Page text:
Organic mercury, in the form of methylmercury, is the most toxic form humans are usually exposed to. Methylmercury is a well-documented neurotoxicant, which may in particular cause adverse effects on the developing brain. Moreover, this compound readily passes both the placental barrier and the blood-brain barrier, therefore, exposures during pregnancy are of highest concern. Also, some studies suggest that even small increases in methylmercury exposures may cause adverse effects on the cardiovascular system, thereby leading to increased mortality. Given the importance of cardiovascular diseases worldwide, these findings, although yet to be confirmed, suggest that methylmercury exposures need close attention and additional follow-up. Moreover, methylmercury compounds are considered possibly carcinogenic to humans (group 2B) according to the International Agency for Research on Cancer (IARC, 1993), based on their overall evaluation.(6)

Eating contaminated fish(7) is the major source of human exposure to methylmercury. The populations most at risk are fetuses, infants, and young children(8) . Consequently, fish consumption by pregnant women, young children, and women of childbearing age is cause for concern because of the likelihood of mercury exposure. Experts estimate that almost half (44%) of young children in France(9) could have levels exceeding health standards, which would put them at risk for mercury poisoning. The EU Extended Impact Assessment states that anywhere from 3 to 15 million people in Europe alone have mercury levels around the recommended limit and a percentage have levels ten times as high, at which there are clear neurodevelopmental effects.(10)

One of the worst industrial disasters in history was caused by the dumping of mercury compounds into Minamata Bay, Japan. The Chisso Corporation, a fertilizer and later petrochemical company, was found responsible for polluting the bay from 1932-1968. It is estimated that over 3.000 people –consuming fish from the lake- suffered various deformities, sever mercury poisoning symptoms or death from what became known as Minamata disease.(11) The Supreme Court n November 2005 held the central government and Kumamoto Prefecture responsible for Minamata disease in awarding 71.5 million yen in damages to plaintiffs in the nation's worst-ever case of industrial poisoning. (12)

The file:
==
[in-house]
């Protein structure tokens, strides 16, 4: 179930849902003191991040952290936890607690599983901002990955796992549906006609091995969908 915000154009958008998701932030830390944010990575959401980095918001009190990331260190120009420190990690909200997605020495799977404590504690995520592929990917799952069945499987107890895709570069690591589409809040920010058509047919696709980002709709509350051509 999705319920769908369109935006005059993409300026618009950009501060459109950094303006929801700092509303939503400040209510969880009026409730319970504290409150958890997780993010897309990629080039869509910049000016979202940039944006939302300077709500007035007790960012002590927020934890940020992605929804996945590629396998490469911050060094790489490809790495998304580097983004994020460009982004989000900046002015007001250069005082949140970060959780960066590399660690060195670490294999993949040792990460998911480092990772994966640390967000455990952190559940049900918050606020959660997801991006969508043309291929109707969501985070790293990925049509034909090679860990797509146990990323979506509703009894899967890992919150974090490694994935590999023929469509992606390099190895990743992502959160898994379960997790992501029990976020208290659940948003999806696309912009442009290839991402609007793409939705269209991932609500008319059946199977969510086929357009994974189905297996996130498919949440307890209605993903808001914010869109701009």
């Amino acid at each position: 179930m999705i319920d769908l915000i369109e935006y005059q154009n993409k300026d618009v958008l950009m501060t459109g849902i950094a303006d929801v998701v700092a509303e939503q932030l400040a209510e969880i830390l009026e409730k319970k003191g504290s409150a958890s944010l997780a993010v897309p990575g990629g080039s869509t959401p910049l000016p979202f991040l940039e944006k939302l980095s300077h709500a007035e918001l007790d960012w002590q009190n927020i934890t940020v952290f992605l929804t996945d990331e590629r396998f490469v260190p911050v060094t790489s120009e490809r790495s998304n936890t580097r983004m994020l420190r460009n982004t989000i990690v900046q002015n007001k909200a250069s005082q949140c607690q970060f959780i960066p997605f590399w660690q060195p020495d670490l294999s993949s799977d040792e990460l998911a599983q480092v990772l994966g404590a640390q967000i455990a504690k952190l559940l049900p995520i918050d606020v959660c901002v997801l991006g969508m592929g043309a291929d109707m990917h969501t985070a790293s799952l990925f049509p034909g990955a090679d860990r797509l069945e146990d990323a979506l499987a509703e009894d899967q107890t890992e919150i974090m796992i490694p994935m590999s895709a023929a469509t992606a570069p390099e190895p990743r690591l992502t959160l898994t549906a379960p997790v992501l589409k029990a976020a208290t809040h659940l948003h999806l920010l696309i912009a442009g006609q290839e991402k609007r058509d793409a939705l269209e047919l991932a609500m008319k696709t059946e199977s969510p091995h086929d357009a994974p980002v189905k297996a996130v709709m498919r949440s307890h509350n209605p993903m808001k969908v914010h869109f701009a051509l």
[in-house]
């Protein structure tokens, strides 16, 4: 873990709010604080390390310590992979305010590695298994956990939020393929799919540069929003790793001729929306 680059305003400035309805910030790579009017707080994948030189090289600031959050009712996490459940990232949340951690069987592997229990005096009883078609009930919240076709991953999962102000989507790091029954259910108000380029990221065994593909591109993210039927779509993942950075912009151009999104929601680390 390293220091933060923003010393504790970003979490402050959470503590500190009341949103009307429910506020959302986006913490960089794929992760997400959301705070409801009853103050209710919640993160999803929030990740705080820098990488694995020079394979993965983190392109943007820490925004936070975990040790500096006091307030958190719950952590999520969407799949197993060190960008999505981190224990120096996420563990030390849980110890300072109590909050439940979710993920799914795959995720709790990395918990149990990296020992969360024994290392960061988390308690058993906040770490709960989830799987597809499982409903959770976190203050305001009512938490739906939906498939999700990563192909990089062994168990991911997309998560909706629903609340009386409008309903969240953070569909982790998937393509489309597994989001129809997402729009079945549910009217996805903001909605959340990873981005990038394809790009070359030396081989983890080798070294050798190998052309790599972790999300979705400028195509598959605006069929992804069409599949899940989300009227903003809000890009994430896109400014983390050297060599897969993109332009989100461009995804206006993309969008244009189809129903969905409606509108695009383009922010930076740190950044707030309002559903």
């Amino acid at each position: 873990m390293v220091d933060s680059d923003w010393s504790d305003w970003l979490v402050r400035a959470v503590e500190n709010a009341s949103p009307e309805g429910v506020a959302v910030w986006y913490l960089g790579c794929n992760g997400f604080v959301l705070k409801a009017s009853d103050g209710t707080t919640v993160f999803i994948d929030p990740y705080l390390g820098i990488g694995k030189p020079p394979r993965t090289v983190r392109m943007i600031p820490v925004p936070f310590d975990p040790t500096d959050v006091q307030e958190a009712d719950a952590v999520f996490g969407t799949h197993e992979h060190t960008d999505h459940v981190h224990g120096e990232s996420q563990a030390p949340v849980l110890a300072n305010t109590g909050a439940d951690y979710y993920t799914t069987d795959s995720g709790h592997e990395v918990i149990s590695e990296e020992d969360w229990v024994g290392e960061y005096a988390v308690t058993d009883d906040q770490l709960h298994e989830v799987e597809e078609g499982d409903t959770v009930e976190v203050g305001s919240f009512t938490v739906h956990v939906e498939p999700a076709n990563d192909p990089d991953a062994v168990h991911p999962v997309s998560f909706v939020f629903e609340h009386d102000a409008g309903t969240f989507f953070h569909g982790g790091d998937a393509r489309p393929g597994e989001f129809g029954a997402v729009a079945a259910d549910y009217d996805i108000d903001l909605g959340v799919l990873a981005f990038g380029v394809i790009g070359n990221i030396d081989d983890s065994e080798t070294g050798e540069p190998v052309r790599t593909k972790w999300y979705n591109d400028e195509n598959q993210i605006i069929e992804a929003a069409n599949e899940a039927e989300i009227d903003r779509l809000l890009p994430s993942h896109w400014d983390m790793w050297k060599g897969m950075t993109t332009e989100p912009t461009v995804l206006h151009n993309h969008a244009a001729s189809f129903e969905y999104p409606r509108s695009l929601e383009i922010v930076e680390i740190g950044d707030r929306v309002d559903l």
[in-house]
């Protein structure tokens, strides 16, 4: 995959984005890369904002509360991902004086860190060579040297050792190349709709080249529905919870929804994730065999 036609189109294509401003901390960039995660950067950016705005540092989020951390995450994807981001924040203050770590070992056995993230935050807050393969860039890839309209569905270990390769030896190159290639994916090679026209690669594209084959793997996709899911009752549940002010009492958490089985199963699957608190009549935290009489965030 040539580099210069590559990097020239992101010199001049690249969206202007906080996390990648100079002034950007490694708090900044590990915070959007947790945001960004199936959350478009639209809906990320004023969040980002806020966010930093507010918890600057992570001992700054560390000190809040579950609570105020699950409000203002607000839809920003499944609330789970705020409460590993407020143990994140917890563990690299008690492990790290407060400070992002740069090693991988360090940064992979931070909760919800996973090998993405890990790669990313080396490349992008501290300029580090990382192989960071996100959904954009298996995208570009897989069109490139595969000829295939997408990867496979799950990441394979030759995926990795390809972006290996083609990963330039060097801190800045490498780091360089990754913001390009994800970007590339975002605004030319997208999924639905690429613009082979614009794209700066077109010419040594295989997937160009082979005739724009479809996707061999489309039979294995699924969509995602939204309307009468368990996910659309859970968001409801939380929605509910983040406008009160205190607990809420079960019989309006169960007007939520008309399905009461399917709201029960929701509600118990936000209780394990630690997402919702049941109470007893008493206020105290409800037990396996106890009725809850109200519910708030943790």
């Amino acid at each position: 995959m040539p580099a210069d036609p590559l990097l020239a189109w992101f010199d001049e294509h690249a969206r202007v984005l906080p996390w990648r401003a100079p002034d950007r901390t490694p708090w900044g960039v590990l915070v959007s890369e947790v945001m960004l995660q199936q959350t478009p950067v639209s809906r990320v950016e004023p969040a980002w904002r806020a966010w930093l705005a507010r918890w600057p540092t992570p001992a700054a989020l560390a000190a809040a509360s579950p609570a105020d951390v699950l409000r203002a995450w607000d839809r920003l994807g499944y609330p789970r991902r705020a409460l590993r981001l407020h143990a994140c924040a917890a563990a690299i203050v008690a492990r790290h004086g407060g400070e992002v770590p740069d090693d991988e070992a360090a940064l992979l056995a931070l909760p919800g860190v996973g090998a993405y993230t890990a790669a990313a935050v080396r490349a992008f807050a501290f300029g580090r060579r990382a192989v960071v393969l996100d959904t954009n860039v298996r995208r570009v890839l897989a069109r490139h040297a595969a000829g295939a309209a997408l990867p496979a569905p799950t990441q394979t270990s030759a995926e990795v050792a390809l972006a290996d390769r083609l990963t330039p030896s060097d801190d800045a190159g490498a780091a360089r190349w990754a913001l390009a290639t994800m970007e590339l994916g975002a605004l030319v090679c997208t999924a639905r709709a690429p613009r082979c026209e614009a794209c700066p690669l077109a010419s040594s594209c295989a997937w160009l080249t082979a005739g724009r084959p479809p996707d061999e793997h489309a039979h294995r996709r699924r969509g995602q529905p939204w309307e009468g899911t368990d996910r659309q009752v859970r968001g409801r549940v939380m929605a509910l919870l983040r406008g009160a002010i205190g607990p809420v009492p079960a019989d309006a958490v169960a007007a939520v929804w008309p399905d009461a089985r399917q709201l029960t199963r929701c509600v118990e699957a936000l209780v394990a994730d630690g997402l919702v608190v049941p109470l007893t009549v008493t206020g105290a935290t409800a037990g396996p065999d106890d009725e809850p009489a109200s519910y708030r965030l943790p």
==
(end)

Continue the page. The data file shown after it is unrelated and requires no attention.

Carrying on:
The main route of exposure for elemental mercury is by inhalation of the vapours. About 80 percent of inhaled vapours are absorbed by the lung tissues. This vapour also easily penetrates the blood-brain barrier and is a well-documented neurotoxicant. Intestinal absorption of elemental mercury is low. E lemental mercury can be oxidized in body ti ssues to the inorganic divalent form.

Neurological and behavioural disorders in humans have been observed following inhalation of elemental mercury vapour. Specific symptoms include tremors, emotional lability, insomnia, memory loss, neuromuscular changes, and headaches. In addition, there are effects on the kidney and thyroid. High exposures have also resulted in death. W ith regard to carcinogenicity, the overall evaluation, according to IARC (1993), is that metallic mercury and inorganic mercury compounds are not classifiable as to carcinogenicity to humans (group 3). A critical effect on which risk assessment could be based is therefore the neurotoxic effects, for example the induction of tremor. The effects on the kidneys (the renal tubule) should also be considered; they are the key endpoint in exposure to inorganic mercury compounds. The effect may well be reversible, but as the exposure to the general population tends to be continuous, the effect may still be relevant.(13)